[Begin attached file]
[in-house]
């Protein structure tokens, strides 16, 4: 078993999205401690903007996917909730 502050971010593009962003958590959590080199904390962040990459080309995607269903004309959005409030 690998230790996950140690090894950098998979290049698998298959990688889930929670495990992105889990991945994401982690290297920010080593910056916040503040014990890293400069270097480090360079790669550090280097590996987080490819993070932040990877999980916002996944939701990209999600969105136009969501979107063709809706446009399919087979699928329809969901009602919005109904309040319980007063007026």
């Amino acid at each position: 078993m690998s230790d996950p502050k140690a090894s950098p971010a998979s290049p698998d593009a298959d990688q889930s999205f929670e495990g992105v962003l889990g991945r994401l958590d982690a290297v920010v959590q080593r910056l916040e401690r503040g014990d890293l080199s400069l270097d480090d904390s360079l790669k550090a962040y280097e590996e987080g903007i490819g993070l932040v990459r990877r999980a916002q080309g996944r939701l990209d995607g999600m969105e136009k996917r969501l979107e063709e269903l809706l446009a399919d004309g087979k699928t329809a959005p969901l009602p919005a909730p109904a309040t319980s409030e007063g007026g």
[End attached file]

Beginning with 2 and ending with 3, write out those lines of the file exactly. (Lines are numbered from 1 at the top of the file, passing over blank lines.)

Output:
């Protein structure tokens, strides 16, 4: 078993999205401690903007996917909730 502050971010593009962003958590959590080199904390962040990459080309995607269903004309959005409030 690998230790996950140690090894950098998979290049698998298959990688889930929670495990992105889990991945994401982690290297920010080593910056916040503040014990890293400069270097480090360079790669550090280097590996987080490819993070932040990877999980916002996944939701990209999600969105136009969501979107063709809706446009399919087979699928329809969901009602919005109904309040319980007063007026």
């Amino acid at each position: 078993m690998s230790d996950p502050k140690a090894s950098p971010a998979s290049p698998d593009a298959d990688q889930s999205f929670e495990g992105v962003l889990g991945r994401l958590d982690a290297v920010v959590q080593r910056l916040e401690r503040g014990d890293l080199s400069l270097d480090d904390s360079l790669k550090a962040y280097e590996e987080g903007i490819g993070l932040v990459r990877r999980a916002q080309g996944r939701l990209d995607g999600m969105e136009k996917r969501l979107e063709e269903l809706l446009a399919d004309g087979k699928t329809a959005p969901l009602p919005a909730p109904a309040t319980s409030e007063g007026g």